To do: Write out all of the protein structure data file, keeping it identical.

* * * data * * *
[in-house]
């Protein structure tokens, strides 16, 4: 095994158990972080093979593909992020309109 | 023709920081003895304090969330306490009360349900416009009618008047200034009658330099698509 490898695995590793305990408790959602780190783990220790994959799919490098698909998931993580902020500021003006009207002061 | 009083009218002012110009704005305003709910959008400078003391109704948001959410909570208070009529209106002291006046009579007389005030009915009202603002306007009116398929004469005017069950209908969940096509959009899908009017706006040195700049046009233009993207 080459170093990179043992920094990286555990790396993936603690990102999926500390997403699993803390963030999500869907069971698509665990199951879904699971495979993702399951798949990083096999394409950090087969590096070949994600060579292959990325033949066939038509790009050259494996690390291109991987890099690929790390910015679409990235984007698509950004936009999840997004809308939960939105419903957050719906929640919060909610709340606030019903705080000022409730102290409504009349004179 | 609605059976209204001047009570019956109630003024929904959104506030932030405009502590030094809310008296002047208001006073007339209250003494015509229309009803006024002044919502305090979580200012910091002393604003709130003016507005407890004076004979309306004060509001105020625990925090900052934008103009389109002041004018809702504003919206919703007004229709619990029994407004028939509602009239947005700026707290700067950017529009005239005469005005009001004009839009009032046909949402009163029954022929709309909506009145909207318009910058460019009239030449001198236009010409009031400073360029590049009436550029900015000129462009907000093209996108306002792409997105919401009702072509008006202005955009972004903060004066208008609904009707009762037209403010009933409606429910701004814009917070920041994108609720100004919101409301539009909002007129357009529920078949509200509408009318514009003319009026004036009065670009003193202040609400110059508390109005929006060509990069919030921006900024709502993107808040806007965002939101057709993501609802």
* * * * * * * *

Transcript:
[in-house]
């Protein structure tokens, strides 16, 4: 095994158990972080093979593909992020309109 | 023709920081003895304090969330306490009360349900416009009618008047200034009658330099698509 490898695995590793305990408790959602780190783990220790994959799919490098698909998931993580902020500021003006009207002061 | 009083009218002012110009704005305003709910959008400078003391109704948001959410909570208070009529209106002291006046009579007389005030009915009202603002306007009116398929004469005017069950209908969940096509959009899908009017706006040195700049046009233009993207 080459170093990179043992920094990286555990790396993936603690990102999926500390997403699993803390963030999500869907069971698509665990199951879904699971495979993702399951798949990083096999394409950090087969590096070949994600060579292959990325033949066939038509790009050259494996690390291109991987890099690929790390910015679409990235984007698509950004936009999840997004809308939960939105419903957050719906929640919060909610709340606030019903705080000022409730102290409504009349004179 | 609605059976209204001047009570019956109630003024929904959104506030932030405009502590030094809310008296002047208001006073007339209250003494015509229309009803006024002044919502305090979580200012910091002393604003709130003016507005407890004076004979309306004060509001105020625990925090900052934008103009389109002041004018809702504003919206919703007004229709619990029994407004028939509602009239947005700026707290700067950017529009005239005469005005009001004009839009009032046909949402009163029954022929709309909506009145909207318009910058460019009239030449001198236009010409009031400073360029590049009436550029900015000129462009907000093209996108306002792409997105919401009702072509008006202005955009972004903060004066208008609904009707009762037209403010009933409606429910701004814009917070920041994108609720100004919101409301539009909002007129357009529920078949509200509408009318514009003319009026004036009065670009003193202040609400110059508390109005929006060509990069919030921006900024709502993107808040806007965002939101057709993501609802």